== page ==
# Differences of Squares on $1-2\sin^2(x)$

I'm working through Khan Academy's Calculus courses and I came across a step in a problem that simplified the following using differences of squares.

I can't figure out how the difference of squares was found as it doesn't appear to match any other examples of difference of squares that I found online. For clarity the transformation performed is:

\begin{equation} 1-2\sin^2 {\theta} = \left(1+\sqrt{2}\sin{\theta}\right)\left(1-\sqrt{2}\sin{\theta}\right) \end{equation}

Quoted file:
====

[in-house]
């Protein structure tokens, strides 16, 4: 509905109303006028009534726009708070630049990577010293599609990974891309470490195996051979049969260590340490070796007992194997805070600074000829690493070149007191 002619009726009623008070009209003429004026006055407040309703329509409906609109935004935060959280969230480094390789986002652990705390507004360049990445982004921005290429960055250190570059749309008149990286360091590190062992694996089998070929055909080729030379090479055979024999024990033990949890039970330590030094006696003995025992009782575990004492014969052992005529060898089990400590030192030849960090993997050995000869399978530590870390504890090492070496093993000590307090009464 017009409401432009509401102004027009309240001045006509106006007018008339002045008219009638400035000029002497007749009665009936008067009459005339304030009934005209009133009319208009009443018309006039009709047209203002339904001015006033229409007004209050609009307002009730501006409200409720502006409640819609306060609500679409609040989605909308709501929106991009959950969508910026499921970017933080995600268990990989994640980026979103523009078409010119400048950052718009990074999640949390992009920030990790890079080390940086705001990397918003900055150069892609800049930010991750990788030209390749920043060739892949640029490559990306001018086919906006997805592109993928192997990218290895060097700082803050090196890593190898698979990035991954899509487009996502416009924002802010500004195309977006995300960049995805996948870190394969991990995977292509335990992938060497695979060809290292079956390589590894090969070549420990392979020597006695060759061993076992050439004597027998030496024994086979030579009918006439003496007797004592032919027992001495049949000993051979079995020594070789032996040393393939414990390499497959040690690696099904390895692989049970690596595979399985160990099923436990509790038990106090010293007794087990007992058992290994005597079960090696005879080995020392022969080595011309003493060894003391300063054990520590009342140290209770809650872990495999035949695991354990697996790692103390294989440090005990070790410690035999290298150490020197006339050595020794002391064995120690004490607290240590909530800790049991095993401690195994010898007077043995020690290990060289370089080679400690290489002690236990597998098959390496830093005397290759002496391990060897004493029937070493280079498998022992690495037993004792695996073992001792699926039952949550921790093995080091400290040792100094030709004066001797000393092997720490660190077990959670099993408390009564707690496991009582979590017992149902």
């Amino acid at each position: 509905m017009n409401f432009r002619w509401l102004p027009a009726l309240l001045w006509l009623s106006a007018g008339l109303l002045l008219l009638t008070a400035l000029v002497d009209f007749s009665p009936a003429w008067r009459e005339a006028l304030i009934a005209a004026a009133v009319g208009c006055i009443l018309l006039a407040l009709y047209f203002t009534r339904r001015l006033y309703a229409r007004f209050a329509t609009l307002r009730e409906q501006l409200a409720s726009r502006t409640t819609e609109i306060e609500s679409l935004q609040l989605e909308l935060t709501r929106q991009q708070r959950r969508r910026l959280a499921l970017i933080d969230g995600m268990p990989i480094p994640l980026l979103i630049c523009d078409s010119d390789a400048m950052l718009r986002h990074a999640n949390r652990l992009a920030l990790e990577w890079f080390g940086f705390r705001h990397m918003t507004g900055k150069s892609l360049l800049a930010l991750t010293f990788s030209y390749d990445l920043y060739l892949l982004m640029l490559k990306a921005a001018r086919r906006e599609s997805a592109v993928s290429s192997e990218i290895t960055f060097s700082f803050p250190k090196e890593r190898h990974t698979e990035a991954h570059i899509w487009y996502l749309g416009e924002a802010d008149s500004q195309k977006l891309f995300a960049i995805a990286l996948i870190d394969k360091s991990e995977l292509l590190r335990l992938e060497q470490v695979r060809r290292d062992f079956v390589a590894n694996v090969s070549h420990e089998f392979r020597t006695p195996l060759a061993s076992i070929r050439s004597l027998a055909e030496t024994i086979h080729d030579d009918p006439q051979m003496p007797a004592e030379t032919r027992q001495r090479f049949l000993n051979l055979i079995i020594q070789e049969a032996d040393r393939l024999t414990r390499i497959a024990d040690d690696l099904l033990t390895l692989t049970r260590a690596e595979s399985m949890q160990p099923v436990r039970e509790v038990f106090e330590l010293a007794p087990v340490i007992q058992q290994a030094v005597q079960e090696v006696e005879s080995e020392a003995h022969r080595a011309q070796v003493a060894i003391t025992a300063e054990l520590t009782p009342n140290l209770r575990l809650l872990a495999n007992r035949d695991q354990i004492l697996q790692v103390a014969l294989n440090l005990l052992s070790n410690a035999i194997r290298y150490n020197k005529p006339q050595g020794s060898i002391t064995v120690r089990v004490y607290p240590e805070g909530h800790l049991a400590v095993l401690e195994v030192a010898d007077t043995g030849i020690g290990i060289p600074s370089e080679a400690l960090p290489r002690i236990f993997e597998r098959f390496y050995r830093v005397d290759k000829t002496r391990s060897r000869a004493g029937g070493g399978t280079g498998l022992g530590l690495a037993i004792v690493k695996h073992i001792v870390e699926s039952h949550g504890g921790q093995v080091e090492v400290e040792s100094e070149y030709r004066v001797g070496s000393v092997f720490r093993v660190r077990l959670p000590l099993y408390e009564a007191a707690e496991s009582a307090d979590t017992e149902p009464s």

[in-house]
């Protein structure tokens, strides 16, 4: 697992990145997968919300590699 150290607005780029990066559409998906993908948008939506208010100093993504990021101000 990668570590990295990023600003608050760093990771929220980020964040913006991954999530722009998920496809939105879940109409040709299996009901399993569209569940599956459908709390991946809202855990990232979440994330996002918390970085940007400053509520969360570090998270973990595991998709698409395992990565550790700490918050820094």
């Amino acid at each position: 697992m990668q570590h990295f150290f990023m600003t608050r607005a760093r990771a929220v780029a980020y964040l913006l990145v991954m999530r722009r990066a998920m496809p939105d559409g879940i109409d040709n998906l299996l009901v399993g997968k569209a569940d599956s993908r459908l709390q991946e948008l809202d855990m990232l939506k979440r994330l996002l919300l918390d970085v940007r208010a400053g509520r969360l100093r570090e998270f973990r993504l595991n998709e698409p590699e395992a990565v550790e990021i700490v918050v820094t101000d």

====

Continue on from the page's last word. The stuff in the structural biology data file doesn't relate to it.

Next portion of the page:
• you mean that $(a-b)(a+b)=a^2-b^2$ ? Thats just that with sin function and $\sqrt 2$ ..... – Isham Oct 16 '17 at 2:00
• Put $a=1$ and $b=\sqrt{2}\sin\theta$ in the above identity. – VJunior Oct 16 '17 at 2:01
• @EpsilonNeighborhoodWatch someone has edited the post we cant see it yet – Isham Oct 16 '17 at 2:04
• @Isham Thanks for informing me. I was hoping the entire equation would be put in the question so I've edited it in myself. – Sriotchilism O'Zaic Oct 16 '17 at 2:34

All "Difference of Squares" really is is the use of the equation $(a-b)(a+b)=a^2-b^2$. In the case shown, $a=1$ and $b=\sqrt2\sin\theta$.